Attempts have already been made to overcome this difficulty by designing the neck of the upper to pivot, in relation to the lower part, about a transverse axis located approximately at the ankle bone, so that the skier may alter and adjust the angular setting of his leg within certain limits. To this end, the lower parts and necks of the uppers have been produced separately and then joined together, in the manufacturing process, by means of hinges which allow the neck of the upper to pivot in relation to the lower part thereof, particular attention being paid to the configuration of the restriction of the pivoting motion between the neck of the upper and the front portion of the ski boot. This restriction of the pivoting motion is intended to prevent overloading of the Achilles tendon and the ankle joint; these arrangements, however, have little or no significance in setting the leg at a particular angle to the plane of travel. What affects this much more is a restriction of the pivoting motion of the neck of the upper in'the heel region thereof. One known way of adjustably restricting this rearward pivoting motion of the neck of the upper is by means of lacing between the neck of the upper and the lower part thereof in the front region of the upper in front of the pivot joint (French Pat. No. 1,472,863). However, it is difficult and time-consuming to accomplish a specific angular setting accurately with such lacing. Above all, beginners and less experienced skiers would scarcely be able to obtain a correct angular setting. Moreover, this way of pivoting the upper with an adjustable restriction of the rearward motion has the fundamental disadvantage that optimal enfolding and support of the foot, and thus optimal guidance of the ski, cannot be achieved at every adjustable angular setting of the leg.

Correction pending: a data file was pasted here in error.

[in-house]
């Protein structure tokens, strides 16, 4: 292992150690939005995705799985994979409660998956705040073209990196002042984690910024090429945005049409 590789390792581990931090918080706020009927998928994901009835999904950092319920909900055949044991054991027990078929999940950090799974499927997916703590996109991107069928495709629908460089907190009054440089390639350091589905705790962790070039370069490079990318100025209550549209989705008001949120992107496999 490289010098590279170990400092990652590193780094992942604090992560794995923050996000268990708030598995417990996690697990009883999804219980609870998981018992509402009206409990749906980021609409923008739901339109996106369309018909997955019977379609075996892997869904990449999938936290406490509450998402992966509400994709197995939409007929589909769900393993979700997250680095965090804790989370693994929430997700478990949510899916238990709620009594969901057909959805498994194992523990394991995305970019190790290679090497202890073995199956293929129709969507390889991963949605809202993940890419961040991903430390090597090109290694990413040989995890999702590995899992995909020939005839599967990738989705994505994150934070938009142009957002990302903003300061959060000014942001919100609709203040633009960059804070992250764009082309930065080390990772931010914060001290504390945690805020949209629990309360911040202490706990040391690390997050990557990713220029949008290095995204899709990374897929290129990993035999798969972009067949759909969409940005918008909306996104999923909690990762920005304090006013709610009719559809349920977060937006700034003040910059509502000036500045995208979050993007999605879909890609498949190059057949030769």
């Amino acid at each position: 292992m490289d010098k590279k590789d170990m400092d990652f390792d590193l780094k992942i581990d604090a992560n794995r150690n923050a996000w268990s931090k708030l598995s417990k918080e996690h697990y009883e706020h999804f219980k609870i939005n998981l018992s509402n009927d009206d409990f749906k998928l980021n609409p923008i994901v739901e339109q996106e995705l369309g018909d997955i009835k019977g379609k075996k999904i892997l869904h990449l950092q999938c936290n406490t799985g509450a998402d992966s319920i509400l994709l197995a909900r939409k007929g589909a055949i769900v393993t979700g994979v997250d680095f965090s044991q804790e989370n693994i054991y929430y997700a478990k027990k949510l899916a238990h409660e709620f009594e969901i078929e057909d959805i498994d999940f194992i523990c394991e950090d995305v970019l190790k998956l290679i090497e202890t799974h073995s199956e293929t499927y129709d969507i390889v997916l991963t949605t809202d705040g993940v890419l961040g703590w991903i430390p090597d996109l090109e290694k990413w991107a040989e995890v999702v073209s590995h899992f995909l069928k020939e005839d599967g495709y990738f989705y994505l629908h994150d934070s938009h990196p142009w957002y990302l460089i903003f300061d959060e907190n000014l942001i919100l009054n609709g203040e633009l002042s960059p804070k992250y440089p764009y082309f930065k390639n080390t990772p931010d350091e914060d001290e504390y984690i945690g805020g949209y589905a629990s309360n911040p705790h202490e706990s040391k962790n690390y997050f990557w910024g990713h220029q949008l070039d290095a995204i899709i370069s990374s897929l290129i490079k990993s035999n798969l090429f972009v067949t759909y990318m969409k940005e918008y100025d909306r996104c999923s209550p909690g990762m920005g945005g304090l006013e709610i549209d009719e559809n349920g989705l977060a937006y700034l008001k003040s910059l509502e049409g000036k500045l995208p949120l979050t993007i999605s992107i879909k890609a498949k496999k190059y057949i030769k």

The invention is intended to produce a ski boot in which the leg of the skier can be supported at various angles to the plane of travel, the leg being firmly held in the upper at each angular setting, as it is in a ski boot having a one-piece neck designed to the required angle.